Lastly, after being late to your No Social Media month, I decided to do mine in now in June. The start of summer is a great opportunity, with the weather warming up and more opportunities to stay outdoors.

  5. Thanks for another great post Cal. I especially like your point that, “knowledge work organizations implicitly prioritize convenience over value production.” –Organizations aside, I’d say this generalizes into many areas we express ourselves.

  6. Hi Cal
    I think I’ve come up with a way to train my concentration:
    In a public place, try and do active recall on flashcards (Anki) under a set time limit. Note: These flashcards include questions containing stuff from the previous lessons. I wanted to run this by you to see if this could work, as it seems (in my experience) that doing this provides a lot of strain in my head (I’ve done this in only two occasions, one of them where I was actually trying to put my readings in a way I could understand it whilst sitting in a crowded cafe with only 30-50 minutes til swim training, and I felt tired after). If you don’t happen to respond, would anyone else provide feedback as to whether this fits the criteria for concentration training or not?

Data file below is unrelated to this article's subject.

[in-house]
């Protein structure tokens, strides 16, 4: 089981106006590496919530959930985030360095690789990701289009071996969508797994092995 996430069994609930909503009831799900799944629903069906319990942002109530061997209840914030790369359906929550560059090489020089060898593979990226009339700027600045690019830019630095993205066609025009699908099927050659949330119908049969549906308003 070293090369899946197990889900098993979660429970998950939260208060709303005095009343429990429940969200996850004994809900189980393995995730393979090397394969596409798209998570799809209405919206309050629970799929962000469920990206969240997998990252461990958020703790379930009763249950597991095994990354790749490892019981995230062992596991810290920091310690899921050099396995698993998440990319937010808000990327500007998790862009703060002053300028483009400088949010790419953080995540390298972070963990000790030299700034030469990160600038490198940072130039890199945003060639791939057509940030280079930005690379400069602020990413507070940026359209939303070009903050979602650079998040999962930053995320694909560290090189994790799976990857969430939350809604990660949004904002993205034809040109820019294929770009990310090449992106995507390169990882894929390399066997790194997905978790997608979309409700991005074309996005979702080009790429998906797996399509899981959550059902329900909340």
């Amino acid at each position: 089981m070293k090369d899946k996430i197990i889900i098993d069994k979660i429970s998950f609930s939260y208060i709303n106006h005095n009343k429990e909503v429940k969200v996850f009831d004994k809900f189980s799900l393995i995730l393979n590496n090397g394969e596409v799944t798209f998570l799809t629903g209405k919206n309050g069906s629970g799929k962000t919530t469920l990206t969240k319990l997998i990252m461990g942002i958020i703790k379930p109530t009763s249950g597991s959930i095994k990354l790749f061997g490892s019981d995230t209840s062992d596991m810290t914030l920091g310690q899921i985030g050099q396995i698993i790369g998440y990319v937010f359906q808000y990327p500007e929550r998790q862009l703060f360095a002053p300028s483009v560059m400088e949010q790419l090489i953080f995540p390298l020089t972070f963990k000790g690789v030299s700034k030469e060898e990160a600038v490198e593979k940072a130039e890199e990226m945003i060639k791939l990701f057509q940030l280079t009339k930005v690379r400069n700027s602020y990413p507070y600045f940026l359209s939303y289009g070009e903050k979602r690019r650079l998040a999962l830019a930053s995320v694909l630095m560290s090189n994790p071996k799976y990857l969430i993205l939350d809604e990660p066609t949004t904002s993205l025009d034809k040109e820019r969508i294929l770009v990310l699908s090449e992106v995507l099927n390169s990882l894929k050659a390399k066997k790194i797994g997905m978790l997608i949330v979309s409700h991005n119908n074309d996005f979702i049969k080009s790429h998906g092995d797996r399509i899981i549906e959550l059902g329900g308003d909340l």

• I’ve tried a similar approach since I have to use the bus several times per week; I also review some of my Anki Decks almost all the way.

      However, having tried this, I noticed that the work that I do on the bus could be done on half of the time and with better results at my prefered study place. I mean, the strain is pointless as the benefit from it isn’t worthwhile. Sometimes there were kids crying, annoying music from the driver, etc. Things out of your hands.

      Long story short, today I still work with my Decks on “shallow-mode”, but only the easy ones, those who don’t requiere cognitive effort.